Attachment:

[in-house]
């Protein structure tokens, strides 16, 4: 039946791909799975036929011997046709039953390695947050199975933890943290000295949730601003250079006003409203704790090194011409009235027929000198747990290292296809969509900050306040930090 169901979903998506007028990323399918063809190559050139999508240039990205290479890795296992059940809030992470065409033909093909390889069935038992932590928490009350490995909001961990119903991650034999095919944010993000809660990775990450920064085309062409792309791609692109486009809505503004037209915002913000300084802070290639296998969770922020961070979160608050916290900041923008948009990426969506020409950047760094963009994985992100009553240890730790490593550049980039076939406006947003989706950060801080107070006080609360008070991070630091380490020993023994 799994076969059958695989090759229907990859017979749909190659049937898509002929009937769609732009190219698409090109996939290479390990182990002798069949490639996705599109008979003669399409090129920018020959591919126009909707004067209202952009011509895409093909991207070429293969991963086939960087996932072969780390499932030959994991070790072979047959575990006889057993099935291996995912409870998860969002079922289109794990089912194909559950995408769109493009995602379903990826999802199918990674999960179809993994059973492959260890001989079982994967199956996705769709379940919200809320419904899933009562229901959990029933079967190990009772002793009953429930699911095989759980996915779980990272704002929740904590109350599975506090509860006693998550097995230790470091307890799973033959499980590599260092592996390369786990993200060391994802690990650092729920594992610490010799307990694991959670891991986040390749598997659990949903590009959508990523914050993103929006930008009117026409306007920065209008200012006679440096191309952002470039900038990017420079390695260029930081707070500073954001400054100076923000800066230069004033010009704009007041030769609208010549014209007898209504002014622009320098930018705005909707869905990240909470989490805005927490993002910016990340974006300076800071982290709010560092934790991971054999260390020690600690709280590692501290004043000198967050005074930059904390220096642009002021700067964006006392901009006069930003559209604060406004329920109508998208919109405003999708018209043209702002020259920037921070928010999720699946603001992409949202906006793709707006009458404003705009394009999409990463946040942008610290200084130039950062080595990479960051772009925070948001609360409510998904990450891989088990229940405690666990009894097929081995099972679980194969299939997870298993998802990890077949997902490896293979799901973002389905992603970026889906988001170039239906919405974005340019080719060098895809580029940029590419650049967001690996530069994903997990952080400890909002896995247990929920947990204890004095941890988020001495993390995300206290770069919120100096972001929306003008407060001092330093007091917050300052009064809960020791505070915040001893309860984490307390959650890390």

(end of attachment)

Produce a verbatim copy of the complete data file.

[in-house]
């Protein structure tokens, strides 16, 4: 039946791909799975036929011997046709039953390695947050199975933890943290000295949730601003250079006003409203704790090194011409009235027929000198747990290292296809969509900050306040930090 169901979903998506007028990323399918063809190559050139999508240039990205290479890795296992059940809030992470065409033909093909390889069935038992932590928490009350490995909001961990119903991650034999095919944010993000809660990775990450920064085309062409792309791609692109486009809505503004037209915002913000300084802070290639296998969770922020961070979160608050916290900041923008948009990426969506020409950047760094963009994985992100009553240890730790490593550049980039076939406006947003989706950060801080107070006080609360008070991070630091380490020993023994 799994076969059958695989090759229907990859017979749909190659049937898509002929009937769609732009190219698409090109996939290479390990182990002798069949490639996705599109008979003669399409090129920018020959591919126009909707004067209202952009011509895409093909991207070429293969991963086939960087996932072969780390499932030959994991070790072979047959575990006889057993099935291996995912409870998860969002079922289109794990089912194909559950995408769109493009995602379903990826999802199918990674999960179809993994059973492959260890001989079982994967199956996705769709379940919200809320419904899933009562229901959990029933079967190990009772002793009953429930699911095989759980996915779980990272704002929740904590109350599975506090509860006693998550097995230790470091307890799973033959499980590599260092592996390369786990993200060391994802690990650092729920594992610490010799307990694991959670891991986040390749598997659990949903590009959508990523914050993103929006930008009117026409306007920065209008200012006679440096191309952002470039900038990017420079390695260029930081707070500073954001400054100076923000800066230069004033010009704009007041030769609208010549014209007898209504002014622009320098930018705005909707869905990240909470989490805005927490993002910016990340974006300076800071982290709010560092934790991971054999260390020690600690709280590692501290004043000198967050005074930059904390220096642009002021700067964006006392901009006069930003559209604060406004329920109508998208919109405003999708018209043209702002020259920037921070928010999720699946603001992409949202906006793709707006009458404003705009394009999409990463946040942008610290200084130039950062080595990479960051772009925070948001609360409510998904990450891989088990229940405690666990009894097929081995099972679980194969299939997870298993998802990890077949997902490896293979799901973002389905992603970026889906988001170039239906919405974005340019080719060098895809580029940029590419650049967001690996530069994903997990952080400890909002896995247990929920947990204890004095941890988020001495993390995300206290770069919120100096972001929306003008407060001092330093007091917050300052009064809960020791505070915040001893309860984490307390959650890390």